While Polk sat out of training camp and the entire preseason, save for limited work in recent practices, a new breed of running backs came into town, astonishing the fans with second-team variations of LeSean McCoy's quickness and timing.
Matthew Tucker comes to mind. Behind Lane Johnson and a line of second-teamers, Tucker took the rock from Mark Sanchez and hit holes with battering ram-like oomph. After being relegated to the practice squad last year, the 227-pound powerhouse shone the spotlight on himself this preseason, scoring four touchdowns in the process.
Henry Josey was another stunner, an undrafted rookie who nearly had his dreams shattered with a horrific knee injury suffered at Missouri in 2011. Josey went undrafted, despite having the third-fastest Combine time in the 40 yard dash this year. At 194 pounds, Josey's footwork and work ethic were there for all to see, especially against the Jets, when he became the lone healthy running back late, and ended up carrying a hefty 22 times for 121 yards.
Polk could only watch. The space behind McCoy and Darren Sproles seemed to be up for grabs, and his torn hamstring wasn't allowing him to compete with these fresh-faced marvels. Seemed as though Tucker could easily replace Polk's power game, while Josey could be a compliment to the group with his brand of hummingbird-like quickness.
Instead, Tucker and Josey were both let go. Josey was the third axed Bird to have news of his release break on Friday. Tucker's release was discovered on the final list that became available early Saturday afternoon.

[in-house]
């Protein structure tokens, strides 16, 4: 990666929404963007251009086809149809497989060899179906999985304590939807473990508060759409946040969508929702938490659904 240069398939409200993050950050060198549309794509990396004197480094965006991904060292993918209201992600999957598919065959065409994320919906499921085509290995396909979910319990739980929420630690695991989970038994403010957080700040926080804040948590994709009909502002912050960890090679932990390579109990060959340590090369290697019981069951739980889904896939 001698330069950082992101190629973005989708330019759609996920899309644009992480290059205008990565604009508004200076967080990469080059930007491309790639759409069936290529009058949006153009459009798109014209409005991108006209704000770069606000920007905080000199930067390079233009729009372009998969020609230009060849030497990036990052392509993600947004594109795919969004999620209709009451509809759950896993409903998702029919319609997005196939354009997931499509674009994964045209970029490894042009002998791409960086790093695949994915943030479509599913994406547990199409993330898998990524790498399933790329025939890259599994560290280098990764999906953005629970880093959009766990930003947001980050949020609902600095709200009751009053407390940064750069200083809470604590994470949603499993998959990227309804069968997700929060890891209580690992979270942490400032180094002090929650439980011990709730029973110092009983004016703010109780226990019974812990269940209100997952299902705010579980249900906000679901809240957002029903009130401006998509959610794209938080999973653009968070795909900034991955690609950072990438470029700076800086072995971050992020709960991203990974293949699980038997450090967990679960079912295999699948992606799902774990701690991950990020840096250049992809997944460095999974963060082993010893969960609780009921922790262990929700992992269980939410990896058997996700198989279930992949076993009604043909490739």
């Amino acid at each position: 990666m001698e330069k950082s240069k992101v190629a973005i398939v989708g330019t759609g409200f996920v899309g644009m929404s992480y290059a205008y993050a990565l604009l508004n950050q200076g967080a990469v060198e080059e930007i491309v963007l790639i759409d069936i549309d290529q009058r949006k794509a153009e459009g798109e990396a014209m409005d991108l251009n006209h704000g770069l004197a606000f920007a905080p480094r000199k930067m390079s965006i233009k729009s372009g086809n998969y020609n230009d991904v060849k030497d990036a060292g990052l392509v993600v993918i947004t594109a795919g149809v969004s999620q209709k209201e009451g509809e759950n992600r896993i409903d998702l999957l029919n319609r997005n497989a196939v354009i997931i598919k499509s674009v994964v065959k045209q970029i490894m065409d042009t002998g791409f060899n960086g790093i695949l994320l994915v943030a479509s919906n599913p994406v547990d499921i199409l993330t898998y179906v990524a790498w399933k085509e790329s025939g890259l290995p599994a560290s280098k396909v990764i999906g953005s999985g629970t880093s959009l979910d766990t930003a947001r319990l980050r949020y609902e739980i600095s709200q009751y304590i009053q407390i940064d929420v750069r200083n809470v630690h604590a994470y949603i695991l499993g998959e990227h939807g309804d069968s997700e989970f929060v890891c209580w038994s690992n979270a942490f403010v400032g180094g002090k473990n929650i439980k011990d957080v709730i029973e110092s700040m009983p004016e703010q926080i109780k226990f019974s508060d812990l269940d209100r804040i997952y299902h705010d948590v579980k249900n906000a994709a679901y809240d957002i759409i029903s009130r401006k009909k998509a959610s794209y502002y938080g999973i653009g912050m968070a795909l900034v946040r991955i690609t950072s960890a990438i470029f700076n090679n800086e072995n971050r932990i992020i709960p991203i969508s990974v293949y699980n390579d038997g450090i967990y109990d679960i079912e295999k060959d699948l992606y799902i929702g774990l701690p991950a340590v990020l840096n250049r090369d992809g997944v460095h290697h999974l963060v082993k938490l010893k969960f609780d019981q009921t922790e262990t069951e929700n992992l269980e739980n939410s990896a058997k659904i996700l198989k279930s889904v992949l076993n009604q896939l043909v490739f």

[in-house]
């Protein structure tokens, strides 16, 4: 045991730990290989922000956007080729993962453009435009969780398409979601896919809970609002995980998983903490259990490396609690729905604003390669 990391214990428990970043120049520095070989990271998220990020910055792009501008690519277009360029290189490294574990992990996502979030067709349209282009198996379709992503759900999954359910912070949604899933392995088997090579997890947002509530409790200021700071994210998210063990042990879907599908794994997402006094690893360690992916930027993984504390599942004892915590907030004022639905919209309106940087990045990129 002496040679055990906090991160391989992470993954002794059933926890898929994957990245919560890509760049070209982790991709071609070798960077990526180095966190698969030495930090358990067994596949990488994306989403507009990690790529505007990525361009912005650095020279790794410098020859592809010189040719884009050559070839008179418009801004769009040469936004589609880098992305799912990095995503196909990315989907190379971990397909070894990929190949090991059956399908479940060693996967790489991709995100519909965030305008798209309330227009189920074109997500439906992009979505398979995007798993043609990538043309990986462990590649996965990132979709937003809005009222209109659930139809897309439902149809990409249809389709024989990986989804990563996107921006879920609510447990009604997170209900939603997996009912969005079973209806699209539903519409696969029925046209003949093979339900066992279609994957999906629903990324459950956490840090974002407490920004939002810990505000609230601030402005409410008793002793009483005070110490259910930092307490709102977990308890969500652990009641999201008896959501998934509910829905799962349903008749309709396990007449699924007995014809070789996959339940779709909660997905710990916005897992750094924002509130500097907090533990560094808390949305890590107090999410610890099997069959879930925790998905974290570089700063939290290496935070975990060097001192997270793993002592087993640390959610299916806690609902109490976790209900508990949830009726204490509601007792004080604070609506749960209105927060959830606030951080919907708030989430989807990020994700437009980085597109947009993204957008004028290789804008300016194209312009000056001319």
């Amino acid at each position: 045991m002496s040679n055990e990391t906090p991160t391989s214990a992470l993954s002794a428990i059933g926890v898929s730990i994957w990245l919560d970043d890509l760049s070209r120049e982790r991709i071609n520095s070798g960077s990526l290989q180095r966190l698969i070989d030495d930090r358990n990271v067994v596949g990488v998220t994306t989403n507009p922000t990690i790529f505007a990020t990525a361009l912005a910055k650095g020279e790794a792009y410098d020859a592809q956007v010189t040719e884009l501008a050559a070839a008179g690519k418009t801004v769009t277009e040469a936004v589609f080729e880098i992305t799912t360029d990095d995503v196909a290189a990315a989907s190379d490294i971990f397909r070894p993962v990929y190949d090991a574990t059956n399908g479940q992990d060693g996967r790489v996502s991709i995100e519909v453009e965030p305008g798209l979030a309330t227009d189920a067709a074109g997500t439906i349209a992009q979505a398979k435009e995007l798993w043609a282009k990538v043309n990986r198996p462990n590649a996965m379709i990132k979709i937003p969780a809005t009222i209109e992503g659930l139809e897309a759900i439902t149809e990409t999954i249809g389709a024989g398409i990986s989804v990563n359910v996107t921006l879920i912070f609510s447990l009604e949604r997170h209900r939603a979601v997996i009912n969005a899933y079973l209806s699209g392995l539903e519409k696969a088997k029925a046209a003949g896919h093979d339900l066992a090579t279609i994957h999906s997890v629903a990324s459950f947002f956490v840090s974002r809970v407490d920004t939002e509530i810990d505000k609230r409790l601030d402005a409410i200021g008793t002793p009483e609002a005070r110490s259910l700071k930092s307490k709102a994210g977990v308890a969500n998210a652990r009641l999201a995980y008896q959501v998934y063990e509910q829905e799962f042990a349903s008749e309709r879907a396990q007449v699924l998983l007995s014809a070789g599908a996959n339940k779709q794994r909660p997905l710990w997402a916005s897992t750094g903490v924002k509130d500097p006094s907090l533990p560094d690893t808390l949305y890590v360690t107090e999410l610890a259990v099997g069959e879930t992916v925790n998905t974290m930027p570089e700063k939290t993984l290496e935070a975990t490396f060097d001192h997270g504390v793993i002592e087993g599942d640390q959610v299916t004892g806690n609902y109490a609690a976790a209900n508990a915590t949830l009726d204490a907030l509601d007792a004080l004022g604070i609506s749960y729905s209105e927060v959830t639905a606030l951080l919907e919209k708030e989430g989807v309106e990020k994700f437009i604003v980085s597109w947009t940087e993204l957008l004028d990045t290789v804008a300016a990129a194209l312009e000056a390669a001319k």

Despite all of the question marks, Polk made the final roster, the power supply behind world-class 'Shady' and the elusive Sproles.
“Chris Polk has a body of work," explained Eagles General Manager Howie Roseman. "When you talk about backup spots, Chip has talked about looking for special teams contributions, and he’s done a really good job on special teams."
“We’re counting on Chris Polk here going forward."
The special teams play is certainly a focal point for Kelly. If you're not a starter, you better know how to block, and you better be a wedge-buster. Josey is reportedly below-average in those respects, so it's a bit less surprising that an idle Polk beat the rookie out.
What about Tucker? In his second year with the Eagles, are his special teams prospects so substandard compared to Polk's prowess that Kelly would keep an oft-injured Polk over Tucker's marvelous play?
Kelly and Roseman apparently believe so, further galvanized by their belief that Polk will be as close to pristine as needed come September 7 against the Jaguars.
Polk's contributions in that game will go unnoticed. McCoy's fixing to carry the ball at least 20 times, with some hand-offs mapped out for Sproles. Nick Foles will probably take a couple of dashes, some perhaps by design, others out of necessity.
Polk was the third-string running back a year ago (behind McCoy and Bryce Brown), and he only carried the ball five times before December. Of his 11 carries on the year, in just one game were his runs meaningful: late in the win over the Lions, when they needed someone with the weight and traction to run in the snow, eating up precious seconds.
Fans who oohed and ahhed at Tucker and Josey this August will see a Polk whose contributions won't show up on the stat sheet. If Sproles or Nolan Carroll break a good return, eyes will be on them, not any expert block Polk may have made. Much like James Casey gets dumped on for being 'invisible' in 2013 (his best plays indeed came on special teams), Polk's in an unenviable spot.
An anonymous GM this week said, in strong terms, that Chip Kelly couldn't care any less about criticism. This means the Twitter roll-call of fans expressing shock over the choice of Polk over the others will just be brushed off like so much dandruff.
If that mindset rubs off on Polk, he'll be much better off for it.
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